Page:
How much coffee to use?

Dany Marquis

How much coffee to use?

Preparing good coffee depends on several factors, and I invite you to reread this blog which has almost become a “work-in-progress” as I make so many modifications:

10 steps to perfect coffee at home

Today I will focus on the quantity of coffee to use for your preparation. This question comes up very often and can easily be answered using the golden rules of dosage.

Before sharing with you this secret that will take you one step further into the circle of coffee enthusiasts, let me tell you the importance of having a scale.

It is always possible to use a spoon, or any container to calculate your volume of coffee, but this method is imprecise and will not allow you to achieve the bliss of a perfect cup, except when Providence so decides. Especially for the “Full Immersion”, Clever Coffee Dripper or Piston methods , where a difference of a few grams is enough to modify the result.

A scale remains much more precise and allows you to repeat your parameters each time, weighing the ground coffee but also the water in your preparation.

They can be found in supermarkets and kitchen equipment stores. Prices vary from $10 to $100, so it's an essential, inexpensive accessory that will also be used to make your recipes in the kitchen.

So even if you use a measuring spoon, like the one that comes in the box of a Hario V60 which gives around 12g, it's best to use a scale to check yourself.

I use the golden rule of ground coffee dosage according to two preparation families:

-       Filtered

-       Full immersion

NB: I leave out here the explanation of the dosage for the espresso that we work according to an extraction ratio (coffee weight / extraction weight)


I classify in this category all the methods in which the water passes directly through the grounds, through a filter, and which ends up flowing into the container by gravity, without remaining in contact with the coffee for long.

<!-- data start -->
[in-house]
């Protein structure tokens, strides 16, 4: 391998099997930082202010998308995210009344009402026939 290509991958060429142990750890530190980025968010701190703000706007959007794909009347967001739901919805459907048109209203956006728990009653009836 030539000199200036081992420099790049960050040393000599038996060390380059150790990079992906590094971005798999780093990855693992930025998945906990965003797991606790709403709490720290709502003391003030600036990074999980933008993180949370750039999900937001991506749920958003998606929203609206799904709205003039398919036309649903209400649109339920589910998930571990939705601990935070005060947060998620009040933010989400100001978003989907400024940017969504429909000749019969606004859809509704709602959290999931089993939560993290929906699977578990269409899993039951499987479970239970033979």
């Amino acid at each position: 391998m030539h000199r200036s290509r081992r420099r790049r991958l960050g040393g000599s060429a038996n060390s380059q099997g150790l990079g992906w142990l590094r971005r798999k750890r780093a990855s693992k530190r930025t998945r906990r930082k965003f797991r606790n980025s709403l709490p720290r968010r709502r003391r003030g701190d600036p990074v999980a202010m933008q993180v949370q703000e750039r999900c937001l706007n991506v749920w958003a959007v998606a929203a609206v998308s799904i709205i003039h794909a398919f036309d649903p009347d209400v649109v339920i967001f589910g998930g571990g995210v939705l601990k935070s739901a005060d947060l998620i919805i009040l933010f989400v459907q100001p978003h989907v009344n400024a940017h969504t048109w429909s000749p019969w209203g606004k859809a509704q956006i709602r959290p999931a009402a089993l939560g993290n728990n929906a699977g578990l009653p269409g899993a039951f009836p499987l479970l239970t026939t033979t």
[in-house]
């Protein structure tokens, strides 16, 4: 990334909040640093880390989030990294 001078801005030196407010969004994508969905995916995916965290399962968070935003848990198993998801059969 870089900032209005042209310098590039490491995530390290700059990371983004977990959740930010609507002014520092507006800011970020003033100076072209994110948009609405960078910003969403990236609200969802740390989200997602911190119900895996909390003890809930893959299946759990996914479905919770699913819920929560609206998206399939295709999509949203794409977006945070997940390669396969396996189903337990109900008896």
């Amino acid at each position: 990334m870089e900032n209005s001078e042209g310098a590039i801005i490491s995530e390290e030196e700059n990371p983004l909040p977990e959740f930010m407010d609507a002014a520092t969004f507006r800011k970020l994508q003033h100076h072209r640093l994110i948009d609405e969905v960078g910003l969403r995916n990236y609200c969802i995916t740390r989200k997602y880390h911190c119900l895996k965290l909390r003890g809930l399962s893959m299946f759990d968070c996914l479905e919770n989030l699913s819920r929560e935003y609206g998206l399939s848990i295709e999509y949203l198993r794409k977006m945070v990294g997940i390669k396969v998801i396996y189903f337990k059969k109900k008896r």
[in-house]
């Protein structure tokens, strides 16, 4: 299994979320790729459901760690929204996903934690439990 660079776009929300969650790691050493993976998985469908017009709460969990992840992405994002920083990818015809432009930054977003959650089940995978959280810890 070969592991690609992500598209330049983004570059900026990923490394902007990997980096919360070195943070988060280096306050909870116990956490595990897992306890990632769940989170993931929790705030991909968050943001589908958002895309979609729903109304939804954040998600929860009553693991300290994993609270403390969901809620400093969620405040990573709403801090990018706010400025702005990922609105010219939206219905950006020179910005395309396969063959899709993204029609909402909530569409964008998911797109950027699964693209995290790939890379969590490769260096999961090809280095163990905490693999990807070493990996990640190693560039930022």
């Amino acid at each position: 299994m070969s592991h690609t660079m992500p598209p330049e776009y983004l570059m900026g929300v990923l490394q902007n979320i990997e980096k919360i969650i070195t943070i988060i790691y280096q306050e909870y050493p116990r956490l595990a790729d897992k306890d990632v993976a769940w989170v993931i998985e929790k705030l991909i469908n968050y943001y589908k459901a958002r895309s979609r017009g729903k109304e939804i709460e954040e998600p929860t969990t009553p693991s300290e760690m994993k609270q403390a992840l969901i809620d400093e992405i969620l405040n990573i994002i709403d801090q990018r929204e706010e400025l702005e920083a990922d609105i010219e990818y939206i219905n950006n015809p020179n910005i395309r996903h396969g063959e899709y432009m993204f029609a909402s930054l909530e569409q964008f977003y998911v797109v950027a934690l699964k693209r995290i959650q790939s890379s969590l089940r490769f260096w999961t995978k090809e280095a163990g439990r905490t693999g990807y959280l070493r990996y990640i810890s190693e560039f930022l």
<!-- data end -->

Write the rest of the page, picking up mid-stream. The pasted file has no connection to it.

With this method, the only way to increase the contact time is to reduce the flow of water which will flow over the grounds of your classic commercial filter coffee maker, using the classic Mélitta or Hario V60 cone infuser

Golden rule : 55 g per liter of water

So for 12 oz - 355 ml of coffee, rule of three = 20 g of coffee


Full immersion

Here, I am referring to the methods in which the coffee comes into contact with water, and remains submerged completely for a certain period of time. The French press, the Clever coffee Dripper, and the Aeropress , if you use the inverted method, are examples of this.

Golden rule : 69 g per liter of water

So for 12 oz - 355 ml of coffee, rule of three = 25 g of coffee

By following these rules you will be able to determine the right amount of coffee to use.

However, be aware that when it comes to coffee preparation there is no equivalent to the Inquisition of the Roman Catholic Church and that you will not end up on a stake in front of our roasting workshop if you deviate from these rules.

Trust your palate, your nose, experiment and take note of your parameters when you come close to nirvana.

Also note that coffees have a different density depending on the roasting level, more roasted coffees are lighter and may seem stronger to you, so just modify your dosage accordingly by a few grams to adjust.

Good preparation !

Dany Marquis

Here is the list of coffee makers that we have available on our site:


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